Sunday, July 21, 2019

A Wilde Wilde Friday

You're getting sick of me telling you about the coincidences on my viewing schedule. Even I'm getting sick of me telling you about the coincidences on my viewing schedule.

But this one was too good to pass up.

I really like Olivia Wilde, and have since I watched her on a couple seasons of House back in the day. I think she's really talented.

But for some reason, she never became a big star. She's got the looks, she's got the skills, but she hasn't had the results, assuming that becoming a star was actually what she wanted, which it may not have been. She hasn't necessarily made the choices you would expect to earn greater exposure, but when she did make those choices, such as Tron: Legacy and Cowboys & Aliens in back to back years at the start of the decade, they were massive flops. But she's been terrific in more modest fare -- see her hilarious performance as a stripper in Butter -- and every time I see her, I'm saddened that I don't see her more.

Well, on Friday, for one day at least, I couldn't escape her. And, true to the requirements of a viewing coincidence actually being a coincidence, neither of two Wilde viewings might have actually happened that day.

The first was Wilde's acclaimed directorial debut, Booksmart, which only just opened here last week. I only had the chance to see the 3 p.m. screening if my 2 p.m. doctor's appointment proceeded expeditiously, which is no guarantee in a country with socialized medicine. In fact, as a result of checking in early, I finished at about 2:10 and actually had to kill some time before the movie started.

Then that night, when it came to my movie for a Friday night, I had planned to rewatch Under the Skin, which would be my fourth viewing of it overall (I guess I like this movie). However, when my wife heard that was on tap, she asked if we could delay the viewing until Saturday night and she'd watch it with me. So instead I turned to a movie I had downloaded for 99 cents from iTunes: A Vigilante, starring Olivia Wilde and directed by Sarah Daggar-Nickson.

I just wish the double dip of Olivia ended up showcasing her a bit better.

The better of the two is clearly Booksmart, but the margin of its superiority is not what I had hoped. I had hoped to love Booksmart, because it seemed like a good thing for a critic in 2019 to do. You always want to be on the right side of a movie that is earning raves for how it fares in terms of issues of representation, so I had hoped to go four stars or higher on my rating of it. I stalled out at 3.5, but I must say, that was a significant improvement from how I felt about it in the first half.

The other thing I'd heard about Booksmart, other than that people liked it, was that some people didn't see what was so special about it. I didn't want to be one of those people, but for a while I was. This walks and talks like a lot of teen comedies of recent years, with a lot of tropes like the slow-mo strutting of its main characters in scenes where they are either wearing special outfits or owning the moment, scored to hip hop that feels like a slightly self-conscious attempt to compensate for the fact that its main characters are white. There's accidental drug ingestion, there's the characters nobody likes because they try too hard, there's some kind of unclear commentary on social media. It wasn't anything particularly unexpected.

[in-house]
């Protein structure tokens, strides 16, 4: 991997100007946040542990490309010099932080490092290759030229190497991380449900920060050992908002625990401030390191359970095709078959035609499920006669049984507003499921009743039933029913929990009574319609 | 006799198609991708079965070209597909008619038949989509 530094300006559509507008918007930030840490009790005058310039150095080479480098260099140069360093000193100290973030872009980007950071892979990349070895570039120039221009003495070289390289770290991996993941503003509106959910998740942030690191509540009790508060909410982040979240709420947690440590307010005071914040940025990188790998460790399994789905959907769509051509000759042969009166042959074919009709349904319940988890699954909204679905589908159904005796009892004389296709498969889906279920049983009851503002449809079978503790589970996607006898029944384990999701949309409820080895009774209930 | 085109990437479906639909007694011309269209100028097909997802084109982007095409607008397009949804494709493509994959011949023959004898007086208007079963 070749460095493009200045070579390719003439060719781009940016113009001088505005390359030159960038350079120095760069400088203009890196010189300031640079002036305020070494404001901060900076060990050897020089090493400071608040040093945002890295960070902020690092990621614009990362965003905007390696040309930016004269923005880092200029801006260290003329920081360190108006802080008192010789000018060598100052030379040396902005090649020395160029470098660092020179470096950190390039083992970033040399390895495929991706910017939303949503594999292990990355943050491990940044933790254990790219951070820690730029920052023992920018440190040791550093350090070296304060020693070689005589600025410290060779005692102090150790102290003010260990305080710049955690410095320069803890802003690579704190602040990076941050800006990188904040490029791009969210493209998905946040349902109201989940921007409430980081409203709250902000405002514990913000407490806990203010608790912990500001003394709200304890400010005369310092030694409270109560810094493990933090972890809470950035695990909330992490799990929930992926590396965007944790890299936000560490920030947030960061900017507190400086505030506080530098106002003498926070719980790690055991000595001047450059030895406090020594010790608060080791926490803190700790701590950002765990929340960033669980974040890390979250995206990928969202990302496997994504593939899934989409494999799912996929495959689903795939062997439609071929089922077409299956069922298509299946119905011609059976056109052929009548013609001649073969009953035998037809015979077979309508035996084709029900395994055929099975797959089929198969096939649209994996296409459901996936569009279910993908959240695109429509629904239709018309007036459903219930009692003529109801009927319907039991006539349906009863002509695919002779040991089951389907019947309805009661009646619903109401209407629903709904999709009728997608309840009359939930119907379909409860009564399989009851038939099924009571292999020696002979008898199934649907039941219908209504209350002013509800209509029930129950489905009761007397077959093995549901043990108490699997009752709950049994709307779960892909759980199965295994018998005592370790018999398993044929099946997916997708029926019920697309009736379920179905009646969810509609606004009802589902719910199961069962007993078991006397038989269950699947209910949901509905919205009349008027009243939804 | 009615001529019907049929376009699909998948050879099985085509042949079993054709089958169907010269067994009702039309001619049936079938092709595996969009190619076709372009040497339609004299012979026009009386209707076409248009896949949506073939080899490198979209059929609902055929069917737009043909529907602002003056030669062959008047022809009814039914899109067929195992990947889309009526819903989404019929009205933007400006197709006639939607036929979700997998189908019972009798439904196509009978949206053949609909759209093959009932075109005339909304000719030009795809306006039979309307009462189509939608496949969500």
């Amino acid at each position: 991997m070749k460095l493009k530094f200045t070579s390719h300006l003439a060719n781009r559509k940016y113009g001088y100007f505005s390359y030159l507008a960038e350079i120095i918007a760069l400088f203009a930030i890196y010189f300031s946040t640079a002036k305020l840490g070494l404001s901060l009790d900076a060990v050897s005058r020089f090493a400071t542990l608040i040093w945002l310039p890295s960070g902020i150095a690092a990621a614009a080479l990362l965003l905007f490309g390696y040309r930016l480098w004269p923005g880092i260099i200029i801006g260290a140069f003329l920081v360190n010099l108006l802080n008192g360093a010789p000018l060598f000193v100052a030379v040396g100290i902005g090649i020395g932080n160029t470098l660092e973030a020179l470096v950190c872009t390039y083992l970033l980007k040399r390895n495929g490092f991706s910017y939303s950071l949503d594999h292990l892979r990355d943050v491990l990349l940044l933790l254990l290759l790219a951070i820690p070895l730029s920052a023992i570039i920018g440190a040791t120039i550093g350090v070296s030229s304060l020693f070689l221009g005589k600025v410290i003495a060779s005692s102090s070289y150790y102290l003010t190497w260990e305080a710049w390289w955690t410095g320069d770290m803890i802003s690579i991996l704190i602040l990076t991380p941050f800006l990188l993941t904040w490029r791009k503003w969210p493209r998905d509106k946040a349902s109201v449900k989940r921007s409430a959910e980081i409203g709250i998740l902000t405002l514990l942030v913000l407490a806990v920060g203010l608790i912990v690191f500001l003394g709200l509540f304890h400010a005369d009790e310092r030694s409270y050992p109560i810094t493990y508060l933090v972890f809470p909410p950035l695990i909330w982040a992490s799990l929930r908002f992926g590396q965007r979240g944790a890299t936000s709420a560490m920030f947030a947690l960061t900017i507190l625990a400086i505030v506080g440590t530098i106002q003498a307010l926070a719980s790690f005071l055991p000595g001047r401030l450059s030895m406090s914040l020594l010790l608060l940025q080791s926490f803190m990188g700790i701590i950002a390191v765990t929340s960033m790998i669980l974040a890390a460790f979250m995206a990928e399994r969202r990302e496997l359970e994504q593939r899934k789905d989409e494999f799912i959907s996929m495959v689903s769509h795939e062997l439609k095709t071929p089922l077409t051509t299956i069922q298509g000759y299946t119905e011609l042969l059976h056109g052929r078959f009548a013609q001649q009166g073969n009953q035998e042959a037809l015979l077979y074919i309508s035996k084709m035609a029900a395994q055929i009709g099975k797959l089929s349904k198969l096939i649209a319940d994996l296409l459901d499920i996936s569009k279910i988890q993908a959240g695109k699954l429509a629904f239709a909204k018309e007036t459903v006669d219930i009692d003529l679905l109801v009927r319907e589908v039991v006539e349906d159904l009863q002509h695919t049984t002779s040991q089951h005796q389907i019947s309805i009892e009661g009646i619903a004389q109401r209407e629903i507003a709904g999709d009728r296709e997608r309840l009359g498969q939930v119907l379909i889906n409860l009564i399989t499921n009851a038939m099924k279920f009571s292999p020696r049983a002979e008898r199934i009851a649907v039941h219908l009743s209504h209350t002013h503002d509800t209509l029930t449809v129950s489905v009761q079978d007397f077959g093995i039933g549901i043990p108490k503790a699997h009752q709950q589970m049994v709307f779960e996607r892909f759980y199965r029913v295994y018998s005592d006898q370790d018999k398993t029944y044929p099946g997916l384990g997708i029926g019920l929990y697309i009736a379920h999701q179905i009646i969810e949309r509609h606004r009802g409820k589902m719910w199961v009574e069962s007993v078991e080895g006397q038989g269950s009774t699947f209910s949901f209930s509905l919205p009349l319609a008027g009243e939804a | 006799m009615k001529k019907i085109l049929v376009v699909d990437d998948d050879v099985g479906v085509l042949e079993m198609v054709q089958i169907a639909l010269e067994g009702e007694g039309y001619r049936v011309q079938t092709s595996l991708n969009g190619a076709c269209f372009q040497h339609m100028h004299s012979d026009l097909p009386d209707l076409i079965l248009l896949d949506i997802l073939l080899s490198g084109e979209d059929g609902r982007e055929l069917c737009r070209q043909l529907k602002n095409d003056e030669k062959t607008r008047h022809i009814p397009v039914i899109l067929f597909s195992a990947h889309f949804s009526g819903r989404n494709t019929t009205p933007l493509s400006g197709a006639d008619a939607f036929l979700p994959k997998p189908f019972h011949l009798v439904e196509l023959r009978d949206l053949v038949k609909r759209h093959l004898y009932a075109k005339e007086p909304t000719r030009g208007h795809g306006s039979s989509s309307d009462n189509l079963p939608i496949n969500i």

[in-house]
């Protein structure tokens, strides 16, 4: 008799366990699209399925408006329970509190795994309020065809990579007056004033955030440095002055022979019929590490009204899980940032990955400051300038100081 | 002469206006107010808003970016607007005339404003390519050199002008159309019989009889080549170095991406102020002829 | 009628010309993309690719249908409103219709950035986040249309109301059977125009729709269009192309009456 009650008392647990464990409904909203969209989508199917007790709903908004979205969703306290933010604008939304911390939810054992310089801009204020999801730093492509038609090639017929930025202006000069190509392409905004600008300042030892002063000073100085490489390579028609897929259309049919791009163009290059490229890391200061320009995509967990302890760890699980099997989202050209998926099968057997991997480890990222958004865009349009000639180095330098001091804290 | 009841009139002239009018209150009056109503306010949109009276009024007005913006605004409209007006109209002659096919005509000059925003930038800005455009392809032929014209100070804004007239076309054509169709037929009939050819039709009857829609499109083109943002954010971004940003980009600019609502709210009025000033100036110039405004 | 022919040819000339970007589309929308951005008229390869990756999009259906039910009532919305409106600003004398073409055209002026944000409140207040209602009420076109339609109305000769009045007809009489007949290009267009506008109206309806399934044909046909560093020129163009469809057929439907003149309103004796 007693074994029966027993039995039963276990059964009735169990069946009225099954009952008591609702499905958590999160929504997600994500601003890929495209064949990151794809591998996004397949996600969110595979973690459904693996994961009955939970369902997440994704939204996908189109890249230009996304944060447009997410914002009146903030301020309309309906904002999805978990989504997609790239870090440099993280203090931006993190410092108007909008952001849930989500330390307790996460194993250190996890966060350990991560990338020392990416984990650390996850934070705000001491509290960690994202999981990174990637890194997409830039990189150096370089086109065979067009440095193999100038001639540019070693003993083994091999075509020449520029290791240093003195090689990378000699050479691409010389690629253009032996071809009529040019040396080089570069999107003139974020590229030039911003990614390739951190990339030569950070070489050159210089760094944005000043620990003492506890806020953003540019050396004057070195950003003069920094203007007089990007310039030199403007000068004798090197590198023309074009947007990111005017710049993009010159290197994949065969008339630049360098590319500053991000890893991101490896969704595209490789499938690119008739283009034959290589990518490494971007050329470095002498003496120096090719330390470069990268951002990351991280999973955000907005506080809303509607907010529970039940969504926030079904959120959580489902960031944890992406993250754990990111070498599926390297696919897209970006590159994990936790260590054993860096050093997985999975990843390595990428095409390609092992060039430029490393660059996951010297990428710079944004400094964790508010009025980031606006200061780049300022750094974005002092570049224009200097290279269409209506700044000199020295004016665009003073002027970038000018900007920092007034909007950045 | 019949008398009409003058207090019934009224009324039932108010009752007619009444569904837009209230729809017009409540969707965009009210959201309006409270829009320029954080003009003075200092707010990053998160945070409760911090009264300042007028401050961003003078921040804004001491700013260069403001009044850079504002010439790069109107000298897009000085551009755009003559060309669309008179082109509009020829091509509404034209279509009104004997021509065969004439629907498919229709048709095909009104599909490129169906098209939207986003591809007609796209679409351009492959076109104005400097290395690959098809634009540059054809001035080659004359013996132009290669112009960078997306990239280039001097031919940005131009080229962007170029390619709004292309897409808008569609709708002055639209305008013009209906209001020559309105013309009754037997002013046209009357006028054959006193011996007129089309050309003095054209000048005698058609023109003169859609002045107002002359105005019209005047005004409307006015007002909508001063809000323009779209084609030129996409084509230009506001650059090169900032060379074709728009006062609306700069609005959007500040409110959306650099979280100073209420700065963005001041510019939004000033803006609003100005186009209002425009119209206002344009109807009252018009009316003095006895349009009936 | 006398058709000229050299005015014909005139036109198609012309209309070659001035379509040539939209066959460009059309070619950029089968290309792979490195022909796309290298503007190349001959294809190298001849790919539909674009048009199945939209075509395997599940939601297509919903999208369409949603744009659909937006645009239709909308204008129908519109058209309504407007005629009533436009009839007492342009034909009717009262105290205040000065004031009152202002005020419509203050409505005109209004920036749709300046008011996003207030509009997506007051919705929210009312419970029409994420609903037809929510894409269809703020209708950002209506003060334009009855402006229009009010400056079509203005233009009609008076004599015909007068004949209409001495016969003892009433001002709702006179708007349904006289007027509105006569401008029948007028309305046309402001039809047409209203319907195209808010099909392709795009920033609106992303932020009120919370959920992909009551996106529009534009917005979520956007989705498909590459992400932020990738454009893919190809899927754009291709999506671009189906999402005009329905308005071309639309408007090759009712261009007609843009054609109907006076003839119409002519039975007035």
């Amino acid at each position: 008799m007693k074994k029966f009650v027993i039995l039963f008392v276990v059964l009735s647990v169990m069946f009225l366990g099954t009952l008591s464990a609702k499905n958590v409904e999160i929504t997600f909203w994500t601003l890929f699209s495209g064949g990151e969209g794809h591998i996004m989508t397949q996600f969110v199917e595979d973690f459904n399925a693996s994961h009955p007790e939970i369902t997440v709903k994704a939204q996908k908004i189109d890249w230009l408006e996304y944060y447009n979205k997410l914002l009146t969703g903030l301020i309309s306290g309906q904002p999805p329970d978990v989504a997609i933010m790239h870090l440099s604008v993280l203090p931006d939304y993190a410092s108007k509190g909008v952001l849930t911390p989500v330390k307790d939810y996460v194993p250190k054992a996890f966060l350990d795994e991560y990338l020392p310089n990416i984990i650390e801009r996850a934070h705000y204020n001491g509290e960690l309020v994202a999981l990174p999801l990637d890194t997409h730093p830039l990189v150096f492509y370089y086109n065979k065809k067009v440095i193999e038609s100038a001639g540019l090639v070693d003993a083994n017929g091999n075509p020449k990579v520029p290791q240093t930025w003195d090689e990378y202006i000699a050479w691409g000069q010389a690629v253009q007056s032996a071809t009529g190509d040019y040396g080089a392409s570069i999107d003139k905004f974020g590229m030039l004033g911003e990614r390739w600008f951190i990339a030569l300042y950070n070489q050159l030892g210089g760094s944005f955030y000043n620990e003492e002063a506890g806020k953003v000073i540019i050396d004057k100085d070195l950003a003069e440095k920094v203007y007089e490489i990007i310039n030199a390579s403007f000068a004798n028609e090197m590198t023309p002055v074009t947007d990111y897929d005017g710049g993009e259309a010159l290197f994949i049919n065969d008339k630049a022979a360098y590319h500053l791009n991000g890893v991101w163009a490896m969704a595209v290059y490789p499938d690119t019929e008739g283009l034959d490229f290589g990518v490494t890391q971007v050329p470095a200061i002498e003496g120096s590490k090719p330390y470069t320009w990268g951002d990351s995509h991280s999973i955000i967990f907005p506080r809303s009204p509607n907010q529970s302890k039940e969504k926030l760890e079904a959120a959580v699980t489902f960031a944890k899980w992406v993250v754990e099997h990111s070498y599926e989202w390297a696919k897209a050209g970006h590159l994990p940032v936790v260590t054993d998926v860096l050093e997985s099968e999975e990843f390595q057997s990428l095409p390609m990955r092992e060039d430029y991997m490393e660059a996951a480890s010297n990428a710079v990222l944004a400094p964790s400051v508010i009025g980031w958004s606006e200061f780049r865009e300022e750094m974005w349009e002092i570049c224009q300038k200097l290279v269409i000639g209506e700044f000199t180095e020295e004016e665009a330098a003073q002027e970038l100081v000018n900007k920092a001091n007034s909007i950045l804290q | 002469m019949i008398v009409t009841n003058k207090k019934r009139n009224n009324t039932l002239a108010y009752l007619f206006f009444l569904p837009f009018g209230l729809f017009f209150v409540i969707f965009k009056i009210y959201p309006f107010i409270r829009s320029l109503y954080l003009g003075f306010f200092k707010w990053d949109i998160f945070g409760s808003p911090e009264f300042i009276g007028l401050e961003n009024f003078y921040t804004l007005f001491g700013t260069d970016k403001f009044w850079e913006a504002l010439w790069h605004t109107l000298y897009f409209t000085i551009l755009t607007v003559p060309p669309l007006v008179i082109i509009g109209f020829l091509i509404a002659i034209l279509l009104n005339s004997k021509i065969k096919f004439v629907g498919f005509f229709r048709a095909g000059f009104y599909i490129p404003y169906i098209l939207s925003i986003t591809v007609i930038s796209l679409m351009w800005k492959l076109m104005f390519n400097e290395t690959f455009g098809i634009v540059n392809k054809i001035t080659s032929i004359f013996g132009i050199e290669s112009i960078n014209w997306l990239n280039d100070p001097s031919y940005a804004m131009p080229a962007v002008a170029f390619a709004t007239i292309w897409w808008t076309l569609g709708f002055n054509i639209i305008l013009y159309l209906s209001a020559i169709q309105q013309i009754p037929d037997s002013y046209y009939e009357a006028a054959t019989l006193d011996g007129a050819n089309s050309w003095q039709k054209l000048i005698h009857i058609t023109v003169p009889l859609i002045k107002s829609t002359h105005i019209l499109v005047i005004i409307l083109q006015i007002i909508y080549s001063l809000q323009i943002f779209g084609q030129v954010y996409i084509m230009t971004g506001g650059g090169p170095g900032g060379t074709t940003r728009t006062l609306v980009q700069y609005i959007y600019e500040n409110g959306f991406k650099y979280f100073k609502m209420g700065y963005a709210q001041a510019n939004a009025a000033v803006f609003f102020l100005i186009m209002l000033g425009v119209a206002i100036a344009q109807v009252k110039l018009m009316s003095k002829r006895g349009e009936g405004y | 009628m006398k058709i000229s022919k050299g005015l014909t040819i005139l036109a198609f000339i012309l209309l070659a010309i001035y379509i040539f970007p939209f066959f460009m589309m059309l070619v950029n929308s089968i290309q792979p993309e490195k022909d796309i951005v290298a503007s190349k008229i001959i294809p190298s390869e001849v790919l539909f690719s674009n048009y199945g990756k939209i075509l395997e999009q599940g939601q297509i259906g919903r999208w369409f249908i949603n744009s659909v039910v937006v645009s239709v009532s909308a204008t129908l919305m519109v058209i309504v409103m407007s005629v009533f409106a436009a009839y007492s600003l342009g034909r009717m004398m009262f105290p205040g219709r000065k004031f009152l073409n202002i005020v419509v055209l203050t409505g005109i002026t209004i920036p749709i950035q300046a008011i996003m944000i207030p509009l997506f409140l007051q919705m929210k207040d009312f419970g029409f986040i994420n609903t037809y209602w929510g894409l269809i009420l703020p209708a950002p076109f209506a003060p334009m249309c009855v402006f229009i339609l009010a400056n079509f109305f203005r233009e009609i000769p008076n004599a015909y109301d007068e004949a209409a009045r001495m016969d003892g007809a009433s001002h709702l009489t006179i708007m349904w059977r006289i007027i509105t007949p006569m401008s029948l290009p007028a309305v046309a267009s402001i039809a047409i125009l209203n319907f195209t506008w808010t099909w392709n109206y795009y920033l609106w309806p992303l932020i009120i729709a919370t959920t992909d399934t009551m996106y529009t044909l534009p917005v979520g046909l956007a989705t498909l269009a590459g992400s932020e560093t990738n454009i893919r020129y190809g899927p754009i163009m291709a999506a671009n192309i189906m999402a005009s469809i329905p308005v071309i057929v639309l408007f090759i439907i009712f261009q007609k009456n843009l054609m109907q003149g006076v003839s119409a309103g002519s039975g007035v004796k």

Then at some point in the second half -- at a number of points, actually -- an emotional intelligence that I really associate with Wilde as an actress rose up and asserted itself. In fact, I found myself surprised at how floored I was by certain moments between the two main characters, played by Beanie Feldstein (who I have always liked) and Kaitlyn Dever (who got a rough start with me but who I have started to like more lately). The soundtrack has some perfectly used songs -- I hurried to turn on my phone just so I could Shazam the song playing when Dever is swimming underwater at that party, but was too late -- and a number of other moments that really rise above some of the movie's cliches. These touches brought Booksmart into a territory where I could solidly recommend it, and for that I'm glad. (Oh, and the song was "Slip Away" by Perfume Genius. Check it out.)

Wilde doesn't even cameo in Booksmart, but she's almost never off the screen in A Vigilante, where she plays a woman who's fueling the pain of a trauma she suffered into helping women get out of bad relationships by roughing up their men a bit. It's got its heart in the right place, to be sure, and it's always nice to see some real dickheads get their comeuppance. But in terms of its filmmaking, it was just lacking a bit, and I'm sorry to say that Wilde's performance was one of its weaker aspects. She does subtle moments well in this movie, but she does not come off well in bigger moments, of which there are several, as we see her in full-on post-traumatic breakdown mode on a couple occasions. These always rung false to me, I'm sorry to say.

Which doesn't mean I wouldn't like to get another Wilde double feature on my schedule -- probably intentionally this time -- at my next available opportunity. I'm a big fan, even when she isn't at the top of her game.

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